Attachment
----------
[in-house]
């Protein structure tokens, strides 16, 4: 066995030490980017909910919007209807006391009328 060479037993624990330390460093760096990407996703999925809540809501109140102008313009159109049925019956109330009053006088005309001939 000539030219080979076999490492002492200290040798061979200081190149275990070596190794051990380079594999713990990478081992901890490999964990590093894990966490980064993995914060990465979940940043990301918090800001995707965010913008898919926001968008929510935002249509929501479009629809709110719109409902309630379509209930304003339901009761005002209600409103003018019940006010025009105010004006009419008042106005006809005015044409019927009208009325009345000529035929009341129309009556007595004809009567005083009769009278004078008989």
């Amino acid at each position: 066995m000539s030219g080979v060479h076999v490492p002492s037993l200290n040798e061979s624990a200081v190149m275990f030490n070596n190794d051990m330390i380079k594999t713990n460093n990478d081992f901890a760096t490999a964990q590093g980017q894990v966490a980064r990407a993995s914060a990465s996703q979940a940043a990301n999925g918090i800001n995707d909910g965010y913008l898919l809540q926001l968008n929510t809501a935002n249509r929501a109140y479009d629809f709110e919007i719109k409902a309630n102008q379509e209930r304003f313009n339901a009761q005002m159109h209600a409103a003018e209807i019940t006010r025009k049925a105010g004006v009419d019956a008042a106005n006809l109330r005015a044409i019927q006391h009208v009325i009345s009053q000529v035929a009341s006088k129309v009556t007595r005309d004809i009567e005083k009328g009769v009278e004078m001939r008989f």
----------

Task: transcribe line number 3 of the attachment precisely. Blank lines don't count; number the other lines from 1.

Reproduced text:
């Amino acid at each position: 066995m000539s030219g080979v060479h076999v490492p002492s037993l200290n040798e061979s624990a200081v190149m275990f030490n070596n190794d051990m330390i380079k594999t713990n460093n990478d081992f901890a760096t490999a964990q590093g980017q894990v966490a980064r990407a993995s914060a990465s996703q979940a940043a990301n999925g918090i800001n995707d909910g965010y913008l898919l809540q926001l968008n929510t809501a935002n249509r929501a109140y479009d629809f709110e919007i719109k409902a309630n102008q379509e209930r304003f313009n339901a009761q005002m159109h209600a409103a003018e209807i019940t006010r025009k049925a105010g004006v009419d019956a008042a106005n006809l109330r005015a044409i019927q006391h009208v009325i009345s009053q000529v035929a009341s006088k129309v009556t007595r005309d004809i009567e005083k009328g009769v009278e004078m001939r008989f």